The Virtual Stage

From Wikipedia, the free encyclopedia
Jump to: navigation, search
The Virtual Stage
Formation 2000
Type Theatre group
Purpose multimedia theatre
Location
Artistic director(s)
Andy Thompson
Website thevirtualstage.org

The Virtual Stage is a professional multimedia theatre company based out of Vancouver, British Columbia, Canada. Founded in 2000 by Artistic Director Andy Thompson,[1] The Virtual Stage focuses on the investigation of emerging technologies in theatre and often utilizes cinematic techniques and elements of film in its live productions.[2][3]

History[edit]

Shortly after incorporating as The Virtual Stage Arts Society in 2000, the company created a short film entitled Game Over on the theme of violent children's entertainment.[4]

The following year, the company produced its first full-length play with the acclaimed[5] Canadian premiere of Don DeLillo’s play Valparaiso at the Presentation House Theatre in North Vancouver.[6] This show was the first of three that the company produced as "The Virtual Stage Co-op" under the Canadian Actors' Equity Association Equity Co-op guidelines.

In 2002, the company produced the world premiere of Andy Thompson's play The Birth of Freedom, directed by Alex Lazaridis Ferguson at Performance Works on Granville Island.[7] The Birth of Freedom went on to garner three nominations at Vancouver's Jessie Richardson Theatre Awards: Outstanding Original Play or Musical, Sydney Risk Award for Outstanding original Script by an Emerging Playwright and winning the company's first ever award with Outstanding Performance by an Actress In a Supporting Role (Colleen Wheeler).[8]

In 2004, the company once again produced Valparaiso, directed by Craig Hall[9] at Performance Works on Granville Island. This production was its last under the Equity Co-op framework.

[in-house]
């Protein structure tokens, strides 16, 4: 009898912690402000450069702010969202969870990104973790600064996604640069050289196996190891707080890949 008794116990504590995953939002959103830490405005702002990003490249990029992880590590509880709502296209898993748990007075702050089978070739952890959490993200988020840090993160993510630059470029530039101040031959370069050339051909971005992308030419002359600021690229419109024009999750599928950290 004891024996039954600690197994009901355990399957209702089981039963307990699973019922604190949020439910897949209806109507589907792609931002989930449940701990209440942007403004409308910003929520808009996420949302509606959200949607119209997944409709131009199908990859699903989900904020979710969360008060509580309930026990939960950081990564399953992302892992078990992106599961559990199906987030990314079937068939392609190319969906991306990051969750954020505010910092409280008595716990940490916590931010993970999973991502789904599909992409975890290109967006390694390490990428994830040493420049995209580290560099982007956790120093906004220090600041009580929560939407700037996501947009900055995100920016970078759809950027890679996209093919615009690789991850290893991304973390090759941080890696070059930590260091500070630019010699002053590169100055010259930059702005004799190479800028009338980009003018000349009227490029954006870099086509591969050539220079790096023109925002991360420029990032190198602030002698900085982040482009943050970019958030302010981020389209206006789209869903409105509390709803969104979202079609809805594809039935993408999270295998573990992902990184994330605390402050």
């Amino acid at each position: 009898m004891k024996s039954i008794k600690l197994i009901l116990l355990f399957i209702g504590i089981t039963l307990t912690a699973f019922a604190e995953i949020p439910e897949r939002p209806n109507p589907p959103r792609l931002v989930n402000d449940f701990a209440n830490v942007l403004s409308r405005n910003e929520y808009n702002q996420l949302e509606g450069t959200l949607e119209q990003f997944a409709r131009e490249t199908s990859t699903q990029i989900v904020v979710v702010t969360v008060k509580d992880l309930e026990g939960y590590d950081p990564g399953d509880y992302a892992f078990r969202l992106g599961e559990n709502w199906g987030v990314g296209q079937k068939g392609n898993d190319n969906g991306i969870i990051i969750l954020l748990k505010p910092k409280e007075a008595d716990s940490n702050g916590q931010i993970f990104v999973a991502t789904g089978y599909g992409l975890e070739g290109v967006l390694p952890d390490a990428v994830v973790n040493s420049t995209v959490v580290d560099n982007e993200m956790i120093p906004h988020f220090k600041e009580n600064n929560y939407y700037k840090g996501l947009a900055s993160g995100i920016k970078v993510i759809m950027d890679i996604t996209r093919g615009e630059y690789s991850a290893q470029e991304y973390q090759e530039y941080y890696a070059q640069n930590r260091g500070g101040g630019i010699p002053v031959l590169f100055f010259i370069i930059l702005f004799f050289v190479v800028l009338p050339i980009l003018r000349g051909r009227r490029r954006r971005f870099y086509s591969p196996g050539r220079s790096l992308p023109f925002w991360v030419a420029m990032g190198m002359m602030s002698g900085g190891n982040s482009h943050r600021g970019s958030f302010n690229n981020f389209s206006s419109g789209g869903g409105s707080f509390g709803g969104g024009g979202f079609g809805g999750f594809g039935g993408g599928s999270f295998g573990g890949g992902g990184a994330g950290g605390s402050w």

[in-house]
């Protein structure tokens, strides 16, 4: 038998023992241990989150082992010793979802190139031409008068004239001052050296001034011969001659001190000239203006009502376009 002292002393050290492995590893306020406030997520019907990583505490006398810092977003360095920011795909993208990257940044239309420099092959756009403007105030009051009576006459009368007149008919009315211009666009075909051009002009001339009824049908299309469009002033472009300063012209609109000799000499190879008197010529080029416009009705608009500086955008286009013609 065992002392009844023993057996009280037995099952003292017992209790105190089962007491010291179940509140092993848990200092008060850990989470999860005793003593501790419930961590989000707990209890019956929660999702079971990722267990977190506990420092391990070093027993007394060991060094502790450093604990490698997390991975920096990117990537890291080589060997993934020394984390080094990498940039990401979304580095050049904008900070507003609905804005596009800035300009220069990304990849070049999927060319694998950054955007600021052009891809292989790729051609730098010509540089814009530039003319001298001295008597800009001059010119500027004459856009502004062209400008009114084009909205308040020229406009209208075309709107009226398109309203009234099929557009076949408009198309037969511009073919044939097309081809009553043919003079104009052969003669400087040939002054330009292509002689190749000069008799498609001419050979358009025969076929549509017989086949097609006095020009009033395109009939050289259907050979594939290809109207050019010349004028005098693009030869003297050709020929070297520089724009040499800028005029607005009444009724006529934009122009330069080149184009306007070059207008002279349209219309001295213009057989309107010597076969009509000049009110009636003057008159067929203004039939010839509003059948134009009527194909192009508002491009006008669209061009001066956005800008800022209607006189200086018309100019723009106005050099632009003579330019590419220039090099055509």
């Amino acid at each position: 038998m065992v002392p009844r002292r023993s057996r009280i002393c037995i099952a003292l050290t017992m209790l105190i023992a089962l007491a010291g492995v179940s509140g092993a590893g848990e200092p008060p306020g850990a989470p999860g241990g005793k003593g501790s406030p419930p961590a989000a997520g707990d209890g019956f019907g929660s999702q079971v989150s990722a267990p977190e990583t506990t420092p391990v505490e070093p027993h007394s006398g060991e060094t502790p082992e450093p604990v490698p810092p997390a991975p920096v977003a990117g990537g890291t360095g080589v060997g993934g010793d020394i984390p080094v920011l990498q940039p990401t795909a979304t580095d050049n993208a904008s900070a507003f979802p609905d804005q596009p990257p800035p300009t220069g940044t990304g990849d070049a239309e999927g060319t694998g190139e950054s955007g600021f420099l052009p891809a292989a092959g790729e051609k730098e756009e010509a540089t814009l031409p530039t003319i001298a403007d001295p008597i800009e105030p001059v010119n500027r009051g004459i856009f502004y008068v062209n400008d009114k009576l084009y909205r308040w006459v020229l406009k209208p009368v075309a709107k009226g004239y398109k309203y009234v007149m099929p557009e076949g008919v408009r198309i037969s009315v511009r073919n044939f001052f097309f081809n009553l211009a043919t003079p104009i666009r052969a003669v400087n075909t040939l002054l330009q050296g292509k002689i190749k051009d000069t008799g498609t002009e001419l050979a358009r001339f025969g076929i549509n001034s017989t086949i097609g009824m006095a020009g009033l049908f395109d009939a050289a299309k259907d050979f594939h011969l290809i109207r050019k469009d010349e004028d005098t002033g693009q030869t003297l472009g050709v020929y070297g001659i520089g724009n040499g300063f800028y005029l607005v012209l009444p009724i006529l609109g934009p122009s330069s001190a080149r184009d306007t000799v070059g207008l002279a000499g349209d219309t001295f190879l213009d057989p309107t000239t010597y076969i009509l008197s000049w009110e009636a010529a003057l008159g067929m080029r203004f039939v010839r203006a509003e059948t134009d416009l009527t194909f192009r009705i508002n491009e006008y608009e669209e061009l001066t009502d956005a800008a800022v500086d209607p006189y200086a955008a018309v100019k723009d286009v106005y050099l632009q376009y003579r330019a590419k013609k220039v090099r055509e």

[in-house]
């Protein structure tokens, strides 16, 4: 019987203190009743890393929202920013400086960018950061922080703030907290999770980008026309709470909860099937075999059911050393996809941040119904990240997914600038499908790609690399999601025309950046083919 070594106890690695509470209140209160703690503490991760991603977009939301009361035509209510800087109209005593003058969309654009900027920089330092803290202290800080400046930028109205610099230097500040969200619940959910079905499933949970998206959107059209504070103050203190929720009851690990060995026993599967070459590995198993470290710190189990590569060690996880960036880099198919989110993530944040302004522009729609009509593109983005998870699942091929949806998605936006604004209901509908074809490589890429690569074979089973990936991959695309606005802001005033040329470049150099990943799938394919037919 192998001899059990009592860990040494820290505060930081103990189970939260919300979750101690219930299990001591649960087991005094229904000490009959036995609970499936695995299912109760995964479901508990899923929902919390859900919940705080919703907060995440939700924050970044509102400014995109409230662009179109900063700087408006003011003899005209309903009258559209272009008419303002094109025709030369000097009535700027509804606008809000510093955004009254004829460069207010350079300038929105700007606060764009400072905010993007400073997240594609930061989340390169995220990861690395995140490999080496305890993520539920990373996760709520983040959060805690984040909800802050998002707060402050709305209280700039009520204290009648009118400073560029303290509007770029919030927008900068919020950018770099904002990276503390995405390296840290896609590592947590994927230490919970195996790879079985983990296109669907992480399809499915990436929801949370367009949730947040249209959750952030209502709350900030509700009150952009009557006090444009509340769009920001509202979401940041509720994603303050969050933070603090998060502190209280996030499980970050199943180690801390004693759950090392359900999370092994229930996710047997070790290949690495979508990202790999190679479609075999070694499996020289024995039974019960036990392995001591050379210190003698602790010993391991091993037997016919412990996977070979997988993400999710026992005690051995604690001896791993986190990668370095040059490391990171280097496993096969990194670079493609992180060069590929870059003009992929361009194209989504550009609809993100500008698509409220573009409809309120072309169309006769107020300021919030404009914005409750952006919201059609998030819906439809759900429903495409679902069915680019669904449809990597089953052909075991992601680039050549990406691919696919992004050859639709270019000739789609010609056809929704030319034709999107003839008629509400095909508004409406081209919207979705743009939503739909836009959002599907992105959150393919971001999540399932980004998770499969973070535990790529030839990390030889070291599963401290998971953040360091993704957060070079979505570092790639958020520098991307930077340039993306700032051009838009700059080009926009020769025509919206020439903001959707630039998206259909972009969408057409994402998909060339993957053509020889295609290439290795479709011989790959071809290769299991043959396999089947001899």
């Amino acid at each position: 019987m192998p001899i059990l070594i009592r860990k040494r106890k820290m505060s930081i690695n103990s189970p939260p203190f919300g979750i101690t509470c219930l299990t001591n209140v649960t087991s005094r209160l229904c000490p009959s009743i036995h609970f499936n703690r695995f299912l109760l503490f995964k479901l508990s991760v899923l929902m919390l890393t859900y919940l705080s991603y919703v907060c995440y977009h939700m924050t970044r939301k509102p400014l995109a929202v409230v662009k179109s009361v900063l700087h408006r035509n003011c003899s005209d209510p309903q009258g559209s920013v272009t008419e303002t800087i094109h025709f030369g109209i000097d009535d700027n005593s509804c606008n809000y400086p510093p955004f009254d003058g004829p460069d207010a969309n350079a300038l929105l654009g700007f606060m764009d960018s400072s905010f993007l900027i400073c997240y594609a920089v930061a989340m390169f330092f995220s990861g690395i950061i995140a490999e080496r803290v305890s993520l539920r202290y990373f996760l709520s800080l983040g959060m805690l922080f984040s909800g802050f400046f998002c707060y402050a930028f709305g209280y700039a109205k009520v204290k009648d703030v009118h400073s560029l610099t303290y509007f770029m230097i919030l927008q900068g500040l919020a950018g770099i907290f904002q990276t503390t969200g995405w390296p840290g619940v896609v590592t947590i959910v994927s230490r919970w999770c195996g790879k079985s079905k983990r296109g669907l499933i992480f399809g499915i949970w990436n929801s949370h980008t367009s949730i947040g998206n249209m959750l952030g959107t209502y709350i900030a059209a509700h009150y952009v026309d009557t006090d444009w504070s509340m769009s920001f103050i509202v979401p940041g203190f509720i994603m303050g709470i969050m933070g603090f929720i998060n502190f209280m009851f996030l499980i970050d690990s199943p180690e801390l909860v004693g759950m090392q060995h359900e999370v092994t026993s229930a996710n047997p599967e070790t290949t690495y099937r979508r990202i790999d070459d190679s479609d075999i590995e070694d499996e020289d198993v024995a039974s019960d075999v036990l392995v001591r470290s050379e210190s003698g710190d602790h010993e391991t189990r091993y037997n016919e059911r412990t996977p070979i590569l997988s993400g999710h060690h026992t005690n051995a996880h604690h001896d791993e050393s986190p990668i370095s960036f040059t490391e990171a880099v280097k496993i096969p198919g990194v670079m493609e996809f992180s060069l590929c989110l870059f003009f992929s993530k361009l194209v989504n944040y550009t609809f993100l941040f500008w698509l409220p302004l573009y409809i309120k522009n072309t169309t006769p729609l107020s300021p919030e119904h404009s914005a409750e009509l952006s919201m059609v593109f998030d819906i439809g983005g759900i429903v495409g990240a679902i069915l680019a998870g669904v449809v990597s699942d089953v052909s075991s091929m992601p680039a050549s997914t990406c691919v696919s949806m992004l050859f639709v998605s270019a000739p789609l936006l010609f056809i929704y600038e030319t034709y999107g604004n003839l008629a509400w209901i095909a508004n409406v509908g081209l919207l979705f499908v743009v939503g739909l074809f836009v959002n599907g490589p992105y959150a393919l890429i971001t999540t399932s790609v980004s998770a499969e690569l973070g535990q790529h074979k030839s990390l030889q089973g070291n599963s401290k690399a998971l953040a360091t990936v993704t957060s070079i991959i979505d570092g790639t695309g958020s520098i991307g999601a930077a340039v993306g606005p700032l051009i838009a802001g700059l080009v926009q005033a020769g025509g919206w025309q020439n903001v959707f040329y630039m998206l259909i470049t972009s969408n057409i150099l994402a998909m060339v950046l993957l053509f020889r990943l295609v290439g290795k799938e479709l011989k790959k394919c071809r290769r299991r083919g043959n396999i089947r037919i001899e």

After a year-long mentorship with the Vancouver Playhouse Theatre Company,[10] The Virtual Stage produced the world premiere of Andy Thompson's science fiction comedy play SPANK! at the Roundhouse Community Centre in 2006.[11] SPANK! went on to garner three nominations at Vancouver's Jessie Richardson Theatre Awards: Significant Artistic Achievement for Outstanding Technical Design, Outstanding Costume Design and winning for Outstanding Performance by a Supporting Actress (Sasa Brown).[12]

In 2008, The Virtual Stage co-produced a "live-cinematic interpretation" of Jean-Paul Sartre’s No Exit with Electric Company Theatre at the Centre for Digital Media, directed by Kim Collier. The production was highly acclaimed,[13][14] leading the Jessie Richardson Theatre Awards small theatre category with eight nominations, winning for Outstanding Production and Critics’ Choice Innovation Award.[15] The success spawned a Canadian tour of No Exit in the 2009-2010 theatre season, with productions in Kamloops (produced at the Sagebrush Theatre by Western Canadian Theatre), Toronto (presented by Nightwood Theatre at the Buddies in Bad Times theatre)[16] and Calgary at The High Performance Rodeo (presented by One Yellow Rabbit and Theatre Calgary).[17]

The Virtual Stage made its US and international touring debut with No Exit at American Conservatory Theater in San Francisco in 2011.[18] Also in 2011, The Virtual Stage produced the world premiere of Andy Thompson's multi-media stage adaptation of George Orwell’s novel Nineteen Eighty-Four, co-produced by Langara College's Studio 58 and directed by Ron Jenkins at the Vancouver East Cultural Centre.[19] Later that year, The Virtual Stage entered the Film Racing Grand Prix, an international 100-hour filmmaking competition. Its entry in the race, a superhero spoof directed by Andy Thompson entitled Repair Man, was the top-ranking Canadian film of the competition, finishing third overall.[20]